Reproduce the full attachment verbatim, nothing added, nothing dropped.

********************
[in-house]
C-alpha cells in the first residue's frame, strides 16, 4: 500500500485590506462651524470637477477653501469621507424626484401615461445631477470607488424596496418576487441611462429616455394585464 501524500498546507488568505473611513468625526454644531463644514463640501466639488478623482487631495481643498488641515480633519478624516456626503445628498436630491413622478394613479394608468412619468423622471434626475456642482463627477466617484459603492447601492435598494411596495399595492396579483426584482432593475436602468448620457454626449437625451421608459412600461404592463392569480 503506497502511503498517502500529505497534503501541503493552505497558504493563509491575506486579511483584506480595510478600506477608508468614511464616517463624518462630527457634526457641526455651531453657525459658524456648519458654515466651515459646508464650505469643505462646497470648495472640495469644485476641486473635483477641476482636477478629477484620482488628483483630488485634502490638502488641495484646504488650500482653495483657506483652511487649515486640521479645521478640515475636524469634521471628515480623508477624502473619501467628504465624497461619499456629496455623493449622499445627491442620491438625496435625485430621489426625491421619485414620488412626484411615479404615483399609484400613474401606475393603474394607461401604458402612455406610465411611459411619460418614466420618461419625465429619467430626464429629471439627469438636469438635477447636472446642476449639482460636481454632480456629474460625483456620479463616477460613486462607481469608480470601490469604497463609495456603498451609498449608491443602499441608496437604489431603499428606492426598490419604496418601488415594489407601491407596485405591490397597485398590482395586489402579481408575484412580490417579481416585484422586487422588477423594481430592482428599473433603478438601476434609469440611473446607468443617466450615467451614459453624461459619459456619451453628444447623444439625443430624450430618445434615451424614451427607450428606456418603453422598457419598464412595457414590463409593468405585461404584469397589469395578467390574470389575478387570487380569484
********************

[in-house]
C-alpha cells in the first residue's frame, strides 16, 4: 500500500485590506462651524470637477477653501469621507424626484401615461445631477470607488424596496418576487441611462429616455394585464 501524500498546507488568505473611513468625526454644531463644514463640501466639488478623482487631495481643498488641515480633519478624516456626503445628498436630491413622478394613479394608468412619468423622471434626475456642482463627477466617484459603492447601492435598494411596495399595492396579483426584482432593475436602468448620457454626449437625451421608459412600461404592463392569480 503506497502511503498517502500529505497534503501541503493552505497558504493563509491575506486579511483584506480595510478600506477608508468614511464616517463624518462630527457634526457641526455651531453657525459658524456648519458654515466651515459646508464650505469643505462646497470648495472640495469644485476641486473635483477641476482636477478629477484620482488628483483630488485634502490638502488641495484646504488650500482653495483657506483652511487649515486640521479645521478640515475636524469634521471628515480623508477624502473619501467628504465624497461619499456629496455623493449622499445627491442620491438625496435625485430621489426625491421619485414620488412626484411615479404615483399609484400613474401606475393603474394607461401604458402612455406610465411611459411619460418614466420618461419625465429619467430626464429629471439627469438636469438635477447636472446642476449639482460636481454632480456629474460625483456620479463616477460613486462607481469608480470601490469604497463609495456603498451609498449608491443602499441608496437604489431603499428606492426598490419604496418601488415594489407601491407596485405591490397597485398590482395586489402579481408575484412580490417579481416585484422586487422588477423594481430592482428599473433603478438601476434609469440611473446607468443617466450615467451614459453624461459619459456619451453628444447623444439625443430624450430618445434615451424614451427607450428606456418603453422598457419598464412595457414590463409593468405585461404584469397589469395578467390574470389575478387570487380569484